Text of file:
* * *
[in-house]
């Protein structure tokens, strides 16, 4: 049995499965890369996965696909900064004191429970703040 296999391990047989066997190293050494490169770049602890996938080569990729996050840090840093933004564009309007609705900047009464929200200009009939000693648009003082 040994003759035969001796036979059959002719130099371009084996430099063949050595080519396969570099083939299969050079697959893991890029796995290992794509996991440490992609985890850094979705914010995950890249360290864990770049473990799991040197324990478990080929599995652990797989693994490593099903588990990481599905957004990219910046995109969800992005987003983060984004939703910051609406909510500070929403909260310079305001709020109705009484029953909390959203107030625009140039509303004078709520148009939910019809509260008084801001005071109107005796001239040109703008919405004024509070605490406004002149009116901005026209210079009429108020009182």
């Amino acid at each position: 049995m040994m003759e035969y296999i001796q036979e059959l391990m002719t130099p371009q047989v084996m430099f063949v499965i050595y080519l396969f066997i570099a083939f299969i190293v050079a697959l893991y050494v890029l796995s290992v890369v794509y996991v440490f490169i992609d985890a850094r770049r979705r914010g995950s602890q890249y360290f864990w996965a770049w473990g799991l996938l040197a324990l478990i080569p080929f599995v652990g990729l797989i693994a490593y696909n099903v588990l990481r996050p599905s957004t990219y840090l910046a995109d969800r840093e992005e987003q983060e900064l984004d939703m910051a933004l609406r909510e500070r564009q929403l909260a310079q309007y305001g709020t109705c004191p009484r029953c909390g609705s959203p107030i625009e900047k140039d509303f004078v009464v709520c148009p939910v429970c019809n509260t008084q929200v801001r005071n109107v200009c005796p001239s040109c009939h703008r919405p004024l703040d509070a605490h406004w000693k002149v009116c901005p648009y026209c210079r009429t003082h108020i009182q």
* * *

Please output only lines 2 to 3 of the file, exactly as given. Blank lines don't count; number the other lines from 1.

């Protein structure tokens, strides 16, 4: 049995499965890369996965696909900064004191429970703040 296999391990047989066997190293050494490169770049602890996938080569990729996050840090840093933004564009309007609705900047009464929200200009009939000693648009003082 040994003759035969001796036979059959002719130099371009084996430099063949050595080519396969570099083939299969050079697959893991890029796995290992794509996991440490992609985890850094979705914010995950890249360290864990770049473990799991040197324990478990080929599995652990797989693994490593099903588990990481599905957004990219910046995109969800992005987003983060984004939703910051609406909510500070929403909260310079305001709020109705009484029953909390959203107030625009140039509303004078709520148009939910019809509260008084801001005071109107005796001239040109703008919405004024509070605490406004002149009116901005026209210079009429108020009182």
């Amino acid at each position: 049995m040994m003759e035969y296999i001796q036979e059959l391990m002719t130099p371009q047989v084996m430099f063949v499965i050595y080519l396969f066997i570099a083939f299969i190293v050079a697959l893991y050494v890029l796995s290992v890369v794509y996991v440490f490169i992609d985890a850094r770049r979705r914010g995950s602890q890249y360290f864990w996965a770049w473990g799991l996938l040197a324990l478990i080569p080929f599995v652990g990729l797989i693994a490593y696909n099903v588990l990481r996050p599905s957004t990219y840090l910046a995109d969800r840093e992005e987003q983060e900064l984004d939703m910051a933004l609406r909510e500070r564009q929403l909260a310079q309007y305001g709020t109705c004191p009484r029953c909390g609705s959203p107030i625009e900047k140039d509303f004078v009464v709520c148009p939910v429970c019809n509260t008084q929200v801001r005071n109107v200009c005796p001239s040109c009939h703008r919405p004024l703040d509070a605490h406004w000693k002149v009116c901005p648009y026209c210079r009429t003082h108020i009182q």